It may be a side trip at this point, but I can’t go on without acknowledging the stuff I hear about Muslim-on-Muslim religious violence. I know they don’t represent 100% of Muslims, but the Sunni And Shi’ite branches get mentioned a lot. A lot of that mention involving them being real wound up about which of those outfits gets to be in charge of certain nations, and, if they are in charge, how they treat their fellow citizens who aren’t of their particular persuasion. Before the US stuck its nose into the matter of Iraq vs. Kuwait (a bit of nosiness I heartily disapproved of then and disapprove of now), I don’t think I’d ever heard of the branches of Islam, or if I had it went in one ear and out the other. Even now, when I read the sentence or so any news article devotes to the doctrinal issues between those guys, I can’t get too interested–because no explanation will ever convince me of the reasonableness of killing people because of their beliefs, particularly when the differences, to me, fall into the “how many angels can dance on the head of a pin” category. This rivalry seems to be relevant currently because of how the post-US Iraq deal seems to be shaping up (meaning lots of murder as between the Sunni minority and Shi’ite majority). Before the US invaded Iraq post 9/11 (a stupid idea if you ask me), a Sunni dictatorship ran Iraq, and the Sunni folks got the most goodies from their “government.” (Not that it matters, but I read that Syria has a Sunni majority but is run as a feudal fiefdom by a Shi’ite clique). Okay, enough digression.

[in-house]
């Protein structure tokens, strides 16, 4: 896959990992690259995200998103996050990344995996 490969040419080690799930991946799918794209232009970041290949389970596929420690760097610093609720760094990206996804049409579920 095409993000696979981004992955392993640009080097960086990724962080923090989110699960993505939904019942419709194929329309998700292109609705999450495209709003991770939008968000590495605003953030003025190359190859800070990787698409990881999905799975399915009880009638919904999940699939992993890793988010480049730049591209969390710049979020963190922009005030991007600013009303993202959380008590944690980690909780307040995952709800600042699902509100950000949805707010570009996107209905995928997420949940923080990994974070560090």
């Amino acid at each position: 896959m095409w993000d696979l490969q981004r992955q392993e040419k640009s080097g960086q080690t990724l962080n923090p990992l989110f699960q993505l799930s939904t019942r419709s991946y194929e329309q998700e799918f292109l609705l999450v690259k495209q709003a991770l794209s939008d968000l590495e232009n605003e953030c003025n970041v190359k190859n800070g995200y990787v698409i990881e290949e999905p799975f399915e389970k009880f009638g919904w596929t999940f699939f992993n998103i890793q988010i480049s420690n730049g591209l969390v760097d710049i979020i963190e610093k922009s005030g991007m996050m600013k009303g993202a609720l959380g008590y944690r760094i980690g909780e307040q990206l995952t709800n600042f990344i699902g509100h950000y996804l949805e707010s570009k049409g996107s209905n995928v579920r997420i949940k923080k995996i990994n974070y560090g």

I don’t know if Nigeria has a Shi’ite/Sunni problem. I don’t really care, or see any relevance of the facts about that to my life. Other than the nice Nigerians which send me email every so often offering to make me rich, I don’t know anybody in or from Nigeria. I have no stake, if Nigeria descends into religiously-based civil war, in which side wins, and if total annihilation of the opposition is deemed necessary by the prevailing party. Oh, don’t get me wrong, I do wish everyone would get along, and pull together to make a better life for themselves and their children while respecting Mother Earth. There’s just nothing I can do to make that happen, and, in my view, nothing my bankrupt nation can do about it or, for that matter, should do about it (talking Nigeria here, but I see the broader issue pretty much the same way).